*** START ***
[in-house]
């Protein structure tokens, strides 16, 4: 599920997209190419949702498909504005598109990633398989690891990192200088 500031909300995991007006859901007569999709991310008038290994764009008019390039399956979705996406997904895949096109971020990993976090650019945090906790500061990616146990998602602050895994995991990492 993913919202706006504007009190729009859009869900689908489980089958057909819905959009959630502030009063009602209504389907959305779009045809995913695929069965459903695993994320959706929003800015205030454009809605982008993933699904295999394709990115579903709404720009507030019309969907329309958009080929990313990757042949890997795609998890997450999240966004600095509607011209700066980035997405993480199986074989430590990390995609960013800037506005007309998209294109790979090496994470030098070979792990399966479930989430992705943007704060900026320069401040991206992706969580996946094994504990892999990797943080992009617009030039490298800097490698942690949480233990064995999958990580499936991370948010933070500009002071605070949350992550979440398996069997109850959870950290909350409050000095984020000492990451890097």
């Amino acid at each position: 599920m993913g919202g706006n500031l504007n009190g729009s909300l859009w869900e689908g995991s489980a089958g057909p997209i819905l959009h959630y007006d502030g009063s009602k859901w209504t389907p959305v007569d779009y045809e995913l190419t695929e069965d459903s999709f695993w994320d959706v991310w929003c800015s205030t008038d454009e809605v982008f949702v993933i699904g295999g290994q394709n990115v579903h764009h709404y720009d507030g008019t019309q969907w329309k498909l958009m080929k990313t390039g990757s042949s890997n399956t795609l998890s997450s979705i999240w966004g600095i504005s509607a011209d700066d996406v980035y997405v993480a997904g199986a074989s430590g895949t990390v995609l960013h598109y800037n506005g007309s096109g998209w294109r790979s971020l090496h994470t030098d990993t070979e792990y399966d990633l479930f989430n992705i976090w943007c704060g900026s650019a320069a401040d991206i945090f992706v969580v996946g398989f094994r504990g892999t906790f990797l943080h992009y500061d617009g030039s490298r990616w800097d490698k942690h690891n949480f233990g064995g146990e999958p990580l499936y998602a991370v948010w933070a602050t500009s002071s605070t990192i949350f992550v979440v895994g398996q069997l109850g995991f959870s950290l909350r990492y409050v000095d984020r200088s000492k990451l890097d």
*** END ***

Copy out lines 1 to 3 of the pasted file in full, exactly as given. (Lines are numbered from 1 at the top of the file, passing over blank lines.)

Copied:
[in-house]
């Protein structure tokens, strides 16, 4: 599920997209190419949702498909504005598109990633398989690891990192200088 500031909300995991007006859901007569999709991310008038290994764009008019390039399956979705996406997904895949096109971020990993976090650019945090906790500061990616146990998602602050895994995991990492 993913919202706006504007009190729009859009869900689908489980089958057909819905959009959630502030009063009602209504389907959305779009045809995913695929069965459903695993994320959706929003800015205030454009809605982008993933699904295999394709990115579903709404720009507030019309969907329309958009080929990313990757042949890997795609998890997450999240966004600095509607011209700066980035997405993480199986074989430590990390995609960013800037506005007309998209294109790979090496994470030098070979792990399966479930989430992705943007704060900026320069401040991206992706969580996946094994504990892999990797943080992009617009030039490298800097490698942690949480233990064995999958990580499936991370948010933070500009002071605070949350992550979440398996069997109850959870950290909350409050000095984020000492990451890097």
């Amino acid at each position: 599920m993913g919202g706006n500031l504007n009190g729009s909300l859009w869900e689908g995991s489980a089958g057909p997209i819905l959009h959630y007006d502030g009063s009602k859901w209504t389907p959305v007569d779009y045809e995913l190419t695929e069965d459903s999709f695993w994320d959706v991310w929003c800015s205030t008038d454009e809605v982008f949702v993933i699904g295999g290994q394709n990115v579903h764009h709404y720009d507030g008019t019309q969907w329309k498909l958009m080929k990313t390039g990757s042949s890997n399956t795609l998890s997450s979705i999240w966004g600095i504005s509607a011209d700066d996406v980035y997405v993480a997904g199986a074989s430590g895949t990390v995609l960013h598109y800037n506005g007309s096109g998209w294109r790979s971020l090496h994470t030098d990993t070979e792990y399966d990633l479930f989430n992705i976090w943007c704060g900026s650019a320069a401040d991206i945090f992706v969580v996946g398989f094994r504990g892999t906790f990797l943080h992009y500061d617009g030039s490298r990616w800097d490698k942690h690891n949480f233990g064995g146990e999958p990580l499936y998602a991370v948010w933070a602050t500009s002071s605070t990192i949350f992550v979440v895994g398996q069997l109850g995991f959870s950290l909350r990492y409050v000095d984020r200088s000492k990451l890097d």